Oahu's Windward Coast
The Windward Coast, which lies along the Ko’olau Mountains on the island’s east side and is named for the trade winds that blow inland from the ocean, stretches some 30 miles northwest-southeast, from Kahuku in the north to Kane’ohe and Kailua—the principal towns here—and southeastward another 8 miles or so to Waimanalo and Makapu’u Point, the easternmost point on the island.
Laie, a small village near the north end of the Windward Coast, is home, most notably, to the Polynesian Cultural Center, the foremost attraction on the coast, and the second most visited sight on the island, drawing almost a million visitors every year. The center encompasses 42 acres, showcasing seven recreated Polynesian villages that highlight the cultures of the South Pacific. There are also cultural demonstrations here, and lavish buffets and luaus (traditional Hawaiian feasts).
Sacred Falls and Byodo-In Temple
Worth visiting, too, is the Sacred Falls State Park, situated south of Laie, roughly half way down the Windward Coast in the Ko’olau Range. This is a 1,374-acre nature preserve, the centerpiece of which is an 80-foot-high waterfall, the Sacred Falls, located deep inside the park.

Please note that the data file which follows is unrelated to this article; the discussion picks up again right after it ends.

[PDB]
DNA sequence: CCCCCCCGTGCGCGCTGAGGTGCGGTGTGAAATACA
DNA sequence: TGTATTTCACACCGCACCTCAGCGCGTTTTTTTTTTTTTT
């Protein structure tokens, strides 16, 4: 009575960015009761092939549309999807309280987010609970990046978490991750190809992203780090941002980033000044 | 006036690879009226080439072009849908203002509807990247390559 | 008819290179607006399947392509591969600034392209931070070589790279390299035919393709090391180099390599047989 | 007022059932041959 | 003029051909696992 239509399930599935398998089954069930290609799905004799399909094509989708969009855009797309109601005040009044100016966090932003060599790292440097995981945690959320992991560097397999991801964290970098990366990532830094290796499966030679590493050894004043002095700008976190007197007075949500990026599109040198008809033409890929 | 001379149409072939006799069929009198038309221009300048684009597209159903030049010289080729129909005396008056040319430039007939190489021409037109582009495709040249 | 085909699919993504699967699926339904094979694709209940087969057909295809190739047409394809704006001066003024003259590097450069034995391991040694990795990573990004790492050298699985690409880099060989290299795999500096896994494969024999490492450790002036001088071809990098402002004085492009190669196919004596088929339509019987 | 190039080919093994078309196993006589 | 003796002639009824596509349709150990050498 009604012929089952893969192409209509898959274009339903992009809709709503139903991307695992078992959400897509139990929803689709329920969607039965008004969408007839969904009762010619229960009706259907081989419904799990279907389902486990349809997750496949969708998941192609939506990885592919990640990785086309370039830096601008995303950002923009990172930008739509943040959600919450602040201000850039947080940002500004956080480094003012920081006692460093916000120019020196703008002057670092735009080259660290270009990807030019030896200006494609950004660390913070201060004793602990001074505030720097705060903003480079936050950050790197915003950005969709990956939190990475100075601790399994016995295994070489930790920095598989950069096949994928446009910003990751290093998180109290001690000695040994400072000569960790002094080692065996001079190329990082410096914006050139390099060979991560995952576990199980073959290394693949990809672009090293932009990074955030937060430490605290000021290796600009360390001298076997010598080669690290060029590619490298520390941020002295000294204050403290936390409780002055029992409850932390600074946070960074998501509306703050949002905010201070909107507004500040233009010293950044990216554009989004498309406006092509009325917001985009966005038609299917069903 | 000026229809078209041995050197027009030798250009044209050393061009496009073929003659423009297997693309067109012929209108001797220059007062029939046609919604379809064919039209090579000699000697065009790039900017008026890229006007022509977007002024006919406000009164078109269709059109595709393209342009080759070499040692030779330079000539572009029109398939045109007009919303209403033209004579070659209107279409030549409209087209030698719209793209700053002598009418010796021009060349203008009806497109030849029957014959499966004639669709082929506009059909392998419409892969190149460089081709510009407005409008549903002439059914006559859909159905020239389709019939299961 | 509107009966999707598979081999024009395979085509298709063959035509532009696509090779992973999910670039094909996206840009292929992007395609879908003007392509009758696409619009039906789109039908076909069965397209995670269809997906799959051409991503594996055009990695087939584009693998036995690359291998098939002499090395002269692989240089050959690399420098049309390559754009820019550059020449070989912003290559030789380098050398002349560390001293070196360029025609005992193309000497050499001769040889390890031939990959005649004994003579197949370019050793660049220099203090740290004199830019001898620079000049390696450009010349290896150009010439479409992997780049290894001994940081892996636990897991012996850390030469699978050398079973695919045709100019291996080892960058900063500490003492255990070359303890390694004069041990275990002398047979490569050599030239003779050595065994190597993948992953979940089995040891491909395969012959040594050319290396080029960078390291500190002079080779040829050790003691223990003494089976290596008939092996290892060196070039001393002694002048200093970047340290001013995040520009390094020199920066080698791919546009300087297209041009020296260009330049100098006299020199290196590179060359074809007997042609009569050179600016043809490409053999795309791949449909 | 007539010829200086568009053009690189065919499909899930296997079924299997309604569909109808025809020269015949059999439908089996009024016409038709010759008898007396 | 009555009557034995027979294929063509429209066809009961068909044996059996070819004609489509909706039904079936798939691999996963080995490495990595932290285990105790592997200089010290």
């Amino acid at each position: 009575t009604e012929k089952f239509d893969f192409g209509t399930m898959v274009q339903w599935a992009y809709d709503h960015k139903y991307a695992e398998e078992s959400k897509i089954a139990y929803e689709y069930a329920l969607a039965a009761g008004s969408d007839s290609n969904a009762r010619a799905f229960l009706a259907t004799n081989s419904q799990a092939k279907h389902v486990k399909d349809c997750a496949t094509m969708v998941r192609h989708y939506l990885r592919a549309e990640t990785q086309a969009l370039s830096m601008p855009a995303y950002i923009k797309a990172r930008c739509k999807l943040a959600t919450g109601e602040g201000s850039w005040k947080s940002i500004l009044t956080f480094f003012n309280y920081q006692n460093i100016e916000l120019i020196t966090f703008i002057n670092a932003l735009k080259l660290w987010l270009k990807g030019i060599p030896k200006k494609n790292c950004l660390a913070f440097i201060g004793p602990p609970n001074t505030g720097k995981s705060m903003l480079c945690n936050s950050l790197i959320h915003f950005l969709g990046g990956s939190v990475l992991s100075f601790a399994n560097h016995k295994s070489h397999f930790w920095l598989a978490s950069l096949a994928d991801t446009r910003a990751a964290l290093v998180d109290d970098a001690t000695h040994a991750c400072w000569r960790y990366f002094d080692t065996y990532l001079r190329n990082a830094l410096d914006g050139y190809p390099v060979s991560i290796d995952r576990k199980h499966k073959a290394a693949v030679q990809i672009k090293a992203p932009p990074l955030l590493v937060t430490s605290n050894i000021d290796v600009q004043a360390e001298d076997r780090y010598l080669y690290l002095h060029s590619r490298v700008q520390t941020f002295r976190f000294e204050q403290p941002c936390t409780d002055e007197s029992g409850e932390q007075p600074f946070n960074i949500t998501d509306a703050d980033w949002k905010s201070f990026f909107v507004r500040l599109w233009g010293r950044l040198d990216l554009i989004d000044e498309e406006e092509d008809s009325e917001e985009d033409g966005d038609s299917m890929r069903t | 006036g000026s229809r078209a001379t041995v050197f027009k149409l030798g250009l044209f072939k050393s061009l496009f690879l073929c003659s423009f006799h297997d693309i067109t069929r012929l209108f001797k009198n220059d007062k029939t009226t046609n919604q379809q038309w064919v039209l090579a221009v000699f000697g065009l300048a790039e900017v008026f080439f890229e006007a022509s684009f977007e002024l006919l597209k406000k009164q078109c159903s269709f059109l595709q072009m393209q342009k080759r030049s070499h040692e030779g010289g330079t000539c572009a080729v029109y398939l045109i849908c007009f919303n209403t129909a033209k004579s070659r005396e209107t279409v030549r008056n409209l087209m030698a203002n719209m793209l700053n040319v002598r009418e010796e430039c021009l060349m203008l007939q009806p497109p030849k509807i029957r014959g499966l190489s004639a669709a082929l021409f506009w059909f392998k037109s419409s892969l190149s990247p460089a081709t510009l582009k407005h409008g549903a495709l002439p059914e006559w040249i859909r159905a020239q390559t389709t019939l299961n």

Another prominent sight, located nearer the south end of the coast in the Valley of the Temple, with the dramatic spires of the Ko’olau Mountains as a backdrop, is the picturesque Byodo-In Temple, a masterful replica of a 900- year-old Buddhist temple in Kyoto, Japan. There is a large, 3-ton ceremonial brass bell at the temple, and a seated, 9-foot gold-and-laquer Buddha in the main temple building.
Kane’ohe and Kailua
Kane’ohe is an urban center, the largest on this side of the island, situated near the bottom of the Windward Coast. The only place of interest here is the 400-acre Ho’omaluhia Botanical Garden, with flora from all over the world, several hiking and horseback riding trails, and a 32- acre lake to boot. And adjacent to Kane’ohe is Kailua, also suburban, but where you can visit one of the island’s most beautiful white-sand beaches, Kailua Beach. It’s a long, wide, gently-sloping, almost perfect beach, where in 1975 the sport of of windsurfing was born.
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